Chapter 3 - Arithmetic Functions

Chapter 3 develops the concept of an arithmetic function (pronounced "air - ith - meh - tick"), which we motivated by studying Euler's $\phi$ function. These functions are some of the most important — and most studied — in all of number theory.

Lecture 12 - An Intro to Arithmetic Functions
In today's class we finished our discussion of Euler's $\phi$ function, particularly how one goes about computing $\phi(n)$ for an arbitrary integer n. This left us considering a more general class of functions which share some of the properties of the $\phi$ function. We started investigating these so-called arithmetic functions, and finished with a proposition which gave us one method for constructing a "nice" arithmetic function out of an old "nice" arithmetic function.
Lecture 13 - Counting Divisors
In today's class we continued our discussion of arithmetic functions by looking at the function $\nu$ (pronounced "new"). This function counts the number of divisors of a given integer n, and it shares some of the abstract properties that our old friend $\phi$ enjoys.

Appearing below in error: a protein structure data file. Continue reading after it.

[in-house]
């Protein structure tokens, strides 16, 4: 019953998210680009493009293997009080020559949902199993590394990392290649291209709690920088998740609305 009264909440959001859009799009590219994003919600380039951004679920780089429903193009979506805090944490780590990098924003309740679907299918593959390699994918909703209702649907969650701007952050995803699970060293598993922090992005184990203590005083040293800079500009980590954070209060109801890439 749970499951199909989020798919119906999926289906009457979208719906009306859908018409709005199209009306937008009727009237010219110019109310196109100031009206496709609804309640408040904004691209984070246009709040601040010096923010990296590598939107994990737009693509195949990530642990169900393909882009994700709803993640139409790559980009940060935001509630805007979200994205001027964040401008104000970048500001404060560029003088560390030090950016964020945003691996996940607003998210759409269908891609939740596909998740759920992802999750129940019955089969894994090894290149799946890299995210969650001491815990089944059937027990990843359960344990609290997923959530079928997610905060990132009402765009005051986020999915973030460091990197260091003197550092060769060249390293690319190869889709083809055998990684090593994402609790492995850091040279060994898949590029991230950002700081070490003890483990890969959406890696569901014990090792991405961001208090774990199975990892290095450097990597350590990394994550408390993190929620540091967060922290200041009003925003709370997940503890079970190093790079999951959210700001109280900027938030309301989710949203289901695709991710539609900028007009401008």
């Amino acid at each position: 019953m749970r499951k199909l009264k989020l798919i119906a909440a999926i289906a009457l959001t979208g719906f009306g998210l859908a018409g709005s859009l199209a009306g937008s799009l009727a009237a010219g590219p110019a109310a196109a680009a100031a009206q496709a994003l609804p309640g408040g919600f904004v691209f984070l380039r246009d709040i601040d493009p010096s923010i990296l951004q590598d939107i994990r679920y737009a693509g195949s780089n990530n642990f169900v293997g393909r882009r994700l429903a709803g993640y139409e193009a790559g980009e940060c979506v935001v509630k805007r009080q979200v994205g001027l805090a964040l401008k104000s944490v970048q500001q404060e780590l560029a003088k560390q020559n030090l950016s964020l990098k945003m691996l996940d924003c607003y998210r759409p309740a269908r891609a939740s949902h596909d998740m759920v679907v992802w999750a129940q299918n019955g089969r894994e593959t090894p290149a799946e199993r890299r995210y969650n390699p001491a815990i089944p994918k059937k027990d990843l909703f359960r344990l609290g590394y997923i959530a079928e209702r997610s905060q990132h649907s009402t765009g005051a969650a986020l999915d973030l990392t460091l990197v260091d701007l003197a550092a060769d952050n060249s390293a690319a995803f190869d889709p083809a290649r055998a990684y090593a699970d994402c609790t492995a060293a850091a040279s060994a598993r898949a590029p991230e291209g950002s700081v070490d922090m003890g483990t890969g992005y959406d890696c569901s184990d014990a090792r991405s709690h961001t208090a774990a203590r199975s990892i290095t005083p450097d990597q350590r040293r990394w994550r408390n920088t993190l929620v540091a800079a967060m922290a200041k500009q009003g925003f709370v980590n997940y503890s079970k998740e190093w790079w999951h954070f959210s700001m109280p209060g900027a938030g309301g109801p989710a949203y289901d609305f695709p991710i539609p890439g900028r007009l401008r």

Lecture 14 - Adding Up Divisors
We started today's class with a little observation of how number theory creeps into our daily lives without our realizing. We then spent the lion's share of the class discussing the function $\sigma$ which adds up the divisors of a given integers. We gave a formula which lets us compute $\sigma(n)$ provided we have a prime factorization of n. We also saw a handful of results which described some properties of this function.
Lecture 15 - Perfect Numbers
In today's class, we discussed perfect numbers: those numbers n so that $\sigma(n) = 2n$. We gave a characterization of even perfect numbers and talked about properties that odd perfect numbers have — even though we don't know whether odd perfect numbers actually exist. We then briefly mentioned amicable pairs.
Lecture 16: Mu and Convolution
We started today's class by introducing a few new arithmetic functions. When then spent the balance of the class period defining convolution of arithmetic functions, viewing some of the results we already know in the light of these convolutions, and then using an important convolution identity to state the Mőbius Inversion Formula (MIF).